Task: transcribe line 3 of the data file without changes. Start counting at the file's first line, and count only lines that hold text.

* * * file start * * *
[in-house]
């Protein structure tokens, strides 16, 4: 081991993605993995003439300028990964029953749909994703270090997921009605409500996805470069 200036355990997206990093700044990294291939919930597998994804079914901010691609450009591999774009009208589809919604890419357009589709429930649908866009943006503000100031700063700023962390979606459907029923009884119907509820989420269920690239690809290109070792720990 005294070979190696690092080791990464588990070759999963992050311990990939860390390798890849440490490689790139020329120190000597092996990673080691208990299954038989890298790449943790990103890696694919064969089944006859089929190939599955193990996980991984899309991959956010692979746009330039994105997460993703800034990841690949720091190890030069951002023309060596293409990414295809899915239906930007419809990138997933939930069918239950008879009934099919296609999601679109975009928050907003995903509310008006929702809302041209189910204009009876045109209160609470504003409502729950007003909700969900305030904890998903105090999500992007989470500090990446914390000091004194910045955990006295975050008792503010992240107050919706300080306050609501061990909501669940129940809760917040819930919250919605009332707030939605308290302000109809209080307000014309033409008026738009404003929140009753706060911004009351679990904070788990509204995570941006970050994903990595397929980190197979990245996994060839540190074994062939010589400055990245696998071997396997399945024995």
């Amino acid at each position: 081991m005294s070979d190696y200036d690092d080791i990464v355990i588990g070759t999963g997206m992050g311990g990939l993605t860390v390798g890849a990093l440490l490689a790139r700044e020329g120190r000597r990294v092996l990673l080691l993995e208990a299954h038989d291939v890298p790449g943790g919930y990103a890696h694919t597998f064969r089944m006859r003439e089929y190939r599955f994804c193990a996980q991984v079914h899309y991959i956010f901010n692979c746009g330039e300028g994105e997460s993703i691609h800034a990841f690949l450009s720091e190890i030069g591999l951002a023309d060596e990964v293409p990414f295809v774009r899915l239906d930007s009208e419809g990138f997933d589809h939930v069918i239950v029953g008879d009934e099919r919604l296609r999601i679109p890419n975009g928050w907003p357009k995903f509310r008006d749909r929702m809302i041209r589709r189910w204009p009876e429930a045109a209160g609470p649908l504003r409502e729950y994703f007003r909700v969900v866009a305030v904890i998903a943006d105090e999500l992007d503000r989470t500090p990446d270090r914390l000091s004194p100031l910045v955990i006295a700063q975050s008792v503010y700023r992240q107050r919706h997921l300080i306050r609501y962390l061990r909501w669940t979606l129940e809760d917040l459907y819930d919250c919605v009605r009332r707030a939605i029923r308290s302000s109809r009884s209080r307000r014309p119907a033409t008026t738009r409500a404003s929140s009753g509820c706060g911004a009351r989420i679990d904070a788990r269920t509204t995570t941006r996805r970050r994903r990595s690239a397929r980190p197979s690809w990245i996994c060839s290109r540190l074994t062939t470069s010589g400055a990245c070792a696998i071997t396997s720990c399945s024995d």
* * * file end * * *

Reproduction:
């Amino acid at each position: 081991m005294s070979d190696y200036d690092d080791i990464v355990i588990g070759t999963g997206m992050g311990g990939l993605t860390v390798g890849a990093l440490l490689a790139r700044e020329g120190r000597r990294v092996l990673l080691l993995e208990a299954h038989d291939v890298p790449g943790g919930y990103a890696h694919t597998f064969r089944m006859r003439e089929y190939r599955f994804c193990a996980q991984v079914h899309y991959i956010f901010n692979c746009g330039e300028g994105e997460s993703i691609h800034a990841f690949l450009s720091e190890i030069g591999l951002a023309d060596e990964v293409p990414f295809v774009r899915l239906d930007s009208e419809g990138f997933d589809h939930v069918i239950v029953g008879d009934e099919r919604l296609r999601i679109p890419n975009g928050w907003p357009k995903f509310r008006d749909r929702m809302i041209r589709r189910w204009p009876e429930a045109a209160g609470p649908l504003r409502e729950y994703f007003r909700v969900v866009a305030v904890i998903a943006d105090e999500l992007d503000r989470t500090p990446d270090r914390l000091s004194p100031l910045v955990i006295a700063q975050s008792v503010y700023r992240q107050r919706h997921l300080i306050r609501y962390l061990r909501w669940t979606l129940e809760d917040l459907y819930d919250c919605v009605r009332r707030a939605i029923r308290s302000s109809r009884s209080r307000r014309p119907a033409t008026t738009r409500a404003s929140s009753g509820c706060g911004a009351r989420i679990d904070a788990r269920t509204t995570t941006r996805r970050r994903r990595s690239a397929r980190p197979s690809w990245i996994c060839s290109r540190l074994t062939t470069s010589g400055a990245c070792a696998i071997t396997s720990c399945s024995d």